Kansas Country Living’s most recent reader survey uncovered an interesting snippet: Kansas electric co-op members own a lot of chain saws. In fact, we are four times more likely to own one when compared to the U.S. population.
Both landowners and homeowners fire up this powerful piece of equipment consistently this time of year to manage timber, gather firewood, and clear trees and brush when winter storms have taken their toll.
In our effort to promote all types of safety, in addition to electrical safety, Kansas Country Living has gathered these chain saw safety practices for you to check-off and share with your family before beginning your next wood clearing project.
Life-threatening injuries can be avoided, or lessened, by wearing protective clothing to include hand, foot, leg, eye, hearing and head protection while avoiding loose-fitting clothing that could get caught in equipment or brush. K-State Research and Extension suggests wearing chaps, which are made with multiple layers of loosely woven Kevlar or similar material, that cover the lower legs. An accidental strike to the chaps will “pull out wads of Kevlar fibers that will stop the chain saw before it has time to cause serious injury.”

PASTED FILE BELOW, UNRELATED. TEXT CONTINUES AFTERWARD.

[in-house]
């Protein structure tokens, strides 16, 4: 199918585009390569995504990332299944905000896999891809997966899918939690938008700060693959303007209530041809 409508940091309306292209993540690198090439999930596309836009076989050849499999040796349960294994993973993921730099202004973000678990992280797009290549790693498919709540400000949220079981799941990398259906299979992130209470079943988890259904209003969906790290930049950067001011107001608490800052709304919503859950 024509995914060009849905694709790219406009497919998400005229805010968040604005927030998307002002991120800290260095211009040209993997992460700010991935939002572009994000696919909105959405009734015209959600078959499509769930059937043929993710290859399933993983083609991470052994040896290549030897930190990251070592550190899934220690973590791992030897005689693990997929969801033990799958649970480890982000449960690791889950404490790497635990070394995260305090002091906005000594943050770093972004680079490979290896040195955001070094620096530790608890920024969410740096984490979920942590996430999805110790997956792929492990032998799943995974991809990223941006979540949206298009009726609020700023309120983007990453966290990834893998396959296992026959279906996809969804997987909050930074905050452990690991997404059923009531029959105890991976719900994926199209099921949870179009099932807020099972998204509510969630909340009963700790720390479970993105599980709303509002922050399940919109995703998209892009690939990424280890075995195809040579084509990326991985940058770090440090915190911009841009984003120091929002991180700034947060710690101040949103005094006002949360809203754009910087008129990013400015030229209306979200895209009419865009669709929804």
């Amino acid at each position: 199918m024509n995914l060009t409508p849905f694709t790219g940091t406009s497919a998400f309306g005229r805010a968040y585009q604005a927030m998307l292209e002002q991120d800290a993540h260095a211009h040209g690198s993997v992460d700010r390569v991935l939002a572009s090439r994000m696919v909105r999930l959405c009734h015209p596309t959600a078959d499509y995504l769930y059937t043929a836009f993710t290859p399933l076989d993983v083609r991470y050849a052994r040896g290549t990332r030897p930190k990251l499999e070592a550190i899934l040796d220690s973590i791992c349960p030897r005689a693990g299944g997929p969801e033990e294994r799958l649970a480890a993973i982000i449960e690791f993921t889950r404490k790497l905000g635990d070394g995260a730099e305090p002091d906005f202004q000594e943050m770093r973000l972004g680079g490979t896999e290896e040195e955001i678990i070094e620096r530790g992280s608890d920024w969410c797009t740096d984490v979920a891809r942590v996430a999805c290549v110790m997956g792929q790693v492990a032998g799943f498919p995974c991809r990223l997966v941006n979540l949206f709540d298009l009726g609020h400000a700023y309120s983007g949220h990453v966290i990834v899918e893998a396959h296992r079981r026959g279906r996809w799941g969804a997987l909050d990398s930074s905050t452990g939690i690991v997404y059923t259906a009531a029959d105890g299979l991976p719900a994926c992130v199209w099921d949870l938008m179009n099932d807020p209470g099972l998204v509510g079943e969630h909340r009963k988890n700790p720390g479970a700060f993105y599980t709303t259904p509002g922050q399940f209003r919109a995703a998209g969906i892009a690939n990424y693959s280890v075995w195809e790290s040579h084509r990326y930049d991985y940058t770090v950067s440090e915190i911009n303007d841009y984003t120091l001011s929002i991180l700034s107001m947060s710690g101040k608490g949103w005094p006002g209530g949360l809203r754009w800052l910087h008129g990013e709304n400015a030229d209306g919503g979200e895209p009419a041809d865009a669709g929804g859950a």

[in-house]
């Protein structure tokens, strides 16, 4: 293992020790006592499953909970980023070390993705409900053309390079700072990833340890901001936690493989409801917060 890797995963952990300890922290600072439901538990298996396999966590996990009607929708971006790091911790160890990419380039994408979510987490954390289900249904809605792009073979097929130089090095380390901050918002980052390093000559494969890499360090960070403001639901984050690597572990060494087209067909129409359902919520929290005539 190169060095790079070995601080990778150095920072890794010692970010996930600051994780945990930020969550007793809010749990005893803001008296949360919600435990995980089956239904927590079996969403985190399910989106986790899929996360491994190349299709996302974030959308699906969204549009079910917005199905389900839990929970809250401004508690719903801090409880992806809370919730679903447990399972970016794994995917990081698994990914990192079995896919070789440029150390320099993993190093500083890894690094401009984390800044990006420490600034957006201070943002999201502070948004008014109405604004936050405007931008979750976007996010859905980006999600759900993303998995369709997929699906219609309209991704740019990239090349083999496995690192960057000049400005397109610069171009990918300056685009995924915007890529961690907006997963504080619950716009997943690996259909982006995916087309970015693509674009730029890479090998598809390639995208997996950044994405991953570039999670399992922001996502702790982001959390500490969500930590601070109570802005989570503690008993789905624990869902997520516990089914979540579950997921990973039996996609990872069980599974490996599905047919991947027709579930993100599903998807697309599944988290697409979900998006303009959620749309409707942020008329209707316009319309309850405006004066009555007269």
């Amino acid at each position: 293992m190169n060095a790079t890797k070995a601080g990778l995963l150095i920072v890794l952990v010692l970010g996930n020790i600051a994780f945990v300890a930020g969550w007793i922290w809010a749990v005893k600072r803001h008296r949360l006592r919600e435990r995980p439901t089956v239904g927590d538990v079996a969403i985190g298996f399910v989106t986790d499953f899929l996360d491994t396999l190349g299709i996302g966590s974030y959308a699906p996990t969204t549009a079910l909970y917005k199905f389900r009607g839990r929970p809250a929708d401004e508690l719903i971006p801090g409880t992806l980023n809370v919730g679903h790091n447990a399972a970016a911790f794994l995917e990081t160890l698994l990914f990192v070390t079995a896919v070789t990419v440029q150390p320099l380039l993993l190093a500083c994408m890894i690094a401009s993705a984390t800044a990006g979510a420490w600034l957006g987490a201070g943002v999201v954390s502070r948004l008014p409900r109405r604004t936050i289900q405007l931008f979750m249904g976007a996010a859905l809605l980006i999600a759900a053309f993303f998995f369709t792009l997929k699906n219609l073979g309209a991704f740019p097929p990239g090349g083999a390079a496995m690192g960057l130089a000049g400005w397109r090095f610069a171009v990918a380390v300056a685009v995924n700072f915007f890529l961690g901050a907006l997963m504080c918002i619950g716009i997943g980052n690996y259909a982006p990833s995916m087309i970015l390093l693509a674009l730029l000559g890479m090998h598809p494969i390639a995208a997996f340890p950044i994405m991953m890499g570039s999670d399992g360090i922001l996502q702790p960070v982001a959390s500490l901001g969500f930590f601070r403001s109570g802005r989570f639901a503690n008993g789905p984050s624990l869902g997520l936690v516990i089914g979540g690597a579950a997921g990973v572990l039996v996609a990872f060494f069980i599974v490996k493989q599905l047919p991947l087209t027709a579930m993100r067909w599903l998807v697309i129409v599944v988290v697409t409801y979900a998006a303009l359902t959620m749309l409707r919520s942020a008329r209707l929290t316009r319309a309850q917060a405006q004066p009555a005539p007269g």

Sturdy boots, long pants, and long sleeves are also a must to protect against limbs and debris that may be hurled by the saw. A hard hat protects against flying debris and offers some protection in case of a violent kick-back of the saw toward the head.
Before Starting a Chain Saw
Familiarize yourself with the equipment by reading the instructions. Checking controls, chain tension, and all bolts and handles will ensure they are functioning properly and adjusted according to the manufacturer’s instructions. In addition:
- Make sure the chain is sharp and the oil tank is full.
- Start the saw on the ground or on another firm surface. Drop starting is NEVER safe.
- Start the saw at least 10 feet from the fueling area, with the chain’s brake engaged.
- Use a funnel or a flexible hose when pouring fuel into the saw.
- Never attempt to fuel a running or HOT saw.
Chain Saw Safety
- Before cutting, clear away debris, brush and any rocks from the saw’s chain path and look for nails or other metal in trees.
- Shut off the saw or engage its chain brake when carrying the saw.
- Always know where the tip of the bar is and make sure no one is within reach of the tip of the saw bar when cutting. A common cause of kickback is when the tip is hidden behind the object being cut and it strikes another object, throwing it up and backward forcefully.
- Estimate where the tree or limb you are cutting is going to fall, making sure no one and nothing, including power lines, is within a distance twice the height of the tree.
- Watch for branches under tension; they may spring out when cut.
- Avoid sawing with the tip to avoid kickback. Keep tip guard in place.
The Kansas Forest Service at Kansas State University provides the free publication, “Chain Saws — Safety, Operation, Tree Felling Techniques” that includes illustrations on proper notch cuts for felling trees. Download it at https://bookstore.ksre.ksu.edu/pubs/MF2103.pdf, and consider adding it to your favorite lumberjack’s Christmas stocking.